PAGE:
• Gary, I have no idea and my mathmatical imagination is not as innovative as the DfTs. Unlike them I wouldn’t care to make the numbers up.
          Perhaps you should ask HS2 Ltd. but they don’t record everyone turning up or where they come from, or for sure Mr Hammond could come up more elasticated stats .he’s had plenty of practice over the last year or so.

  4. I notice that HS2 Ltd made a “Tweet” at 9:30 today (Monday 13th June) that the HS2 roadshow is at the Holiday Inn in Kenilworth today and tomorrow. Perhaps it escaped their notice that the Holiday Inn decided several weeks ago not to host this roadshow. It was therefore moved to Abbey Fields, Kenilworth. Does this give you a great deal of confidence in HS2 Ltd?

  5. HS2 did not take part in last evenings BBC Coventry & Warwickshire radio debate nor did anybody from Dft–I thought we paid them

    • John…..can you find out if anyone from the dft/HS2 was actually invited to the debate? If so , can you find out why they declined? I will personally write to them myself to complain if you can prove that an offer was extended and declined for no good reason.

      Can you find out by 9am tomorrow morning …tia

      • Gary, you can listen to the debate on i-player, Coventry and Warwickshire radio, bbc. Perhaps you could, er, ask them yourself?

        • Lel ….I have offered to complain on stopHS2s behalf, but I havent any info as of yet to form a letter. I am not familiar with Coventry/Warwickshire radio, so could do with a little help here…….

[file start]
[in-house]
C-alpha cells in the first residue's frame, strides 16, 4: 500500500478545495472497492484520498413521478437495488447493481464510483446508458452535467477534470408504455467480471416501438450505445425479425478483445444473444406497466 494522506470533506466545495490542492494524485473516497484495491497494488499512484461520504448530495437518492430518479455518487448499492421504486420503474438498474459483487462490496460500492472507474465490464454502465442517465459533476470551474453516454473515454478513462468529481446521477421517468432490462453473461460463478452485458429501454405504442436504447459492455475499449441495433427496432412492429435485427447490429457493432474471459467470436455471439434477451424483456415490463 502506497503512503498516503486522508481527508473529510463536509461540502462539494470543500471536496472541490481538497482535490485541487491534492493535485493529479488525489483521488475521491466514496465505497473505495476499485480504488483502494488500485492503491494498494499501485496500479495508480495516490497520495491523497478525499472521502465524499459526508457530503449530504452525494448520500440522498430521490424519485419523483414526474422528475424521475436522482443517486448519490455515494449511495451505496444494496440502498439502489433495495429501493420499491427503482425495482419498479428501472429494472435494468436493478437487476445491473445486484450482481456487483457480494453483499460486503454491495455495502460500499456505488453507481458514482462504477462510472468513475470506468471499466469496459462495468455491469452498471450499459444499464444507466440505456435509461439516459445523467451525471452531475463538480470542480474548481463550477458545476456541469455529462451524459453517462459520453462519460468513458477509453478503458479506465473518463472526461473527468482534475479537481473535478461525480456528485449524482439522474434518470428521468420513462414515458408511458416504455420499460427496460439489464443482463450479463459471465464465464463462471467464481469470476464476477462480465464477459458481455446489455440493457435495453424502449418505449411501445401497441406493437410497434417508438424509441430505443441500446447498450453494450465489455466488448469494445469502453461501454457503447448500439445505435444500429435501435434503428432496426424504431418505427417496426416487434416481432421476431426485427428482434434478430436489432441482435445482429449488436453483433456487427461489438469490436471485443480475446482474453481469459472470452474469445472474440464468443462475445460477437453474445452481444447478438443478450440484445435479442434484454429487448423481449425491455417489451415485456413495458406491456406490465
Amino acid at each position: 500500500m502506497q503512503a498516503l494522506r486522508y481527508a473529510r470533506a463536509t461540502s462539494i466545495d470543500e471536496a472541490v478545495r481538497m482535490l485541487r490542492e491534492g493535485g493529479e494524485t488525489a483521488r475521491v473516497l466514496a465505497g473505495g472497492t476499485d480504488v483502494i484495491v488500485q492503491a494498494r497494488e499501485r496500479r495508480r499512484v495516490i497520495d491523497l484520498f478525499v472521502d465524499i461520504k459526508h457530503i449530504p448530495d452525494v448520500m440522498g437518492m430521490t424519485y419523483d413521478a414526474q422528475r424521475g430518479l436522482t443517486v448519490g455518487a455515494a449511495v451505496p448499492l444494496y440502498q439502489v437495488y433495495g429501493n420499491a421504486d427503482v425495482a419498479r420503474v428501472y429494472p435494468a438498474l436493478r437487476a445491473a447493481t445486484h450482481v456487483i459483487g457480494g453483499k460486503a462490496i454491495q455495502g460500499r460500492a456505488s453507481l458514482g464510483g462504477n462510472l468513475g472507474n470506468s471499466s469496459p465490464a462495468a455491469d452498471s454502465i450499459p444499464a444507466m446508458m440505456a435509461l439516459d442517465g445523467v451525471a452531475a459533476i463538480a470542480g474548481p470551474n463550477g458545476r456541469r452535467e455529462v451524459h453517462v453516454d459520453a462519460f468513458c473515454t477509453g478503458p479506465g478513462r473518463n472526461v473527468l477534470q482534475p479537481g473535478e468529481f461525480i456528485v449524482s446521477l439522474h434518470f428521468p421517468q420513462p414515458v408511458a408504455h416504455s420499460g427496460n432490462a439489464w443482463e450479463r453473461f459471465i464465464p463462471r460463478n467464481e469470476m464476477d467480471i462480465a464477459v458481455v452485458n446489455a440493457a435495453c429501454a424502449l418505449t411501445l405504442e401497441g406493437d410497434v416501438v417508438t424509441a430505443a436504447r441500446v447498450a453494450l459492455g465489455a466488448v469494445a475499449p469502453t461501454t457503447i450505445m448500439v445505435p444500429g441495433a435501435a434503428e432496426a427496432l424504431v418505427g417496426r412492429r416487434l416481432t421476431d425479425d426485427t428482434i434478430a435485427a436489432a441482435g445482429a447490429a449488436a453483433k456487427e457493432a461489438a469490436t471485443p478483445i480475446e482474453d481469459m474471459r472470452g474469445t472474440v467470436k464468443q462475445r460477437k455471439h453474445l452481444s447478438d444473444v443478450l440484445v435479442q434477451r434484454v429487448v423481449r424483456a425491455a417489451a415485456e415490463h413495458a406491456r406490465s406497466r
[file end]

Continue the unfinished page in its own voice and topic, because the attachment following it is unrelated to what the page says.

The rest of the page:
• I ve just listened to that debate on I player…..good stuff, and yes HS2 themselves should have sent someone considering they are in a hotel across the way ( allegedly ).

              What struck me in listening to that debate was this…….the quality of the questions from the floor was poor. Considering the centre was filled with almost everyone who was against this proposal , I found it quite staggering. In fact it just mirrors what I have said to you guys previously, you dont appear to have a grasp on how this fits in the bigger picture. I found it very easy to pull you apart ( in cyberspace of course ), and I m not being big headed when I say that, rather just pointing out a very salient fact.

              A point made in the debate ( and I concur with this ) is that the idea of a new rail line North to South has been around for a long time…..I actually attended a Network Rail presentation ( by chance ) over 2 years ago, where the likes of Ian Coucher and Robin Gisby were on stage presenting a ” state of the network ” show. Some of this presentation ( about 10 minutes ) was dedicated to High Speed Rail, but at the time there was no detail of the route. How come if you guys are so against this , has your opposition only materialised in the last 12 month or so when actual details have been announced ?. Have you all suddenly become rail economic experts?

            • Gary, one thing that was evident that hs2 are not doing enough to explain their case. Having them in a hotel
              opposite (allegedly…) because they can’t be bothered dosn’t help.
              I mean the facts why they think its needed. If there are so many For Hs2 (as you have claimed in the past) then where were they? If it is so easy to pull the argument apart then why wasn’t this evident in the debate? Im sure the BBC would of made sure that the debate was balanced. Maybe they should give you a call!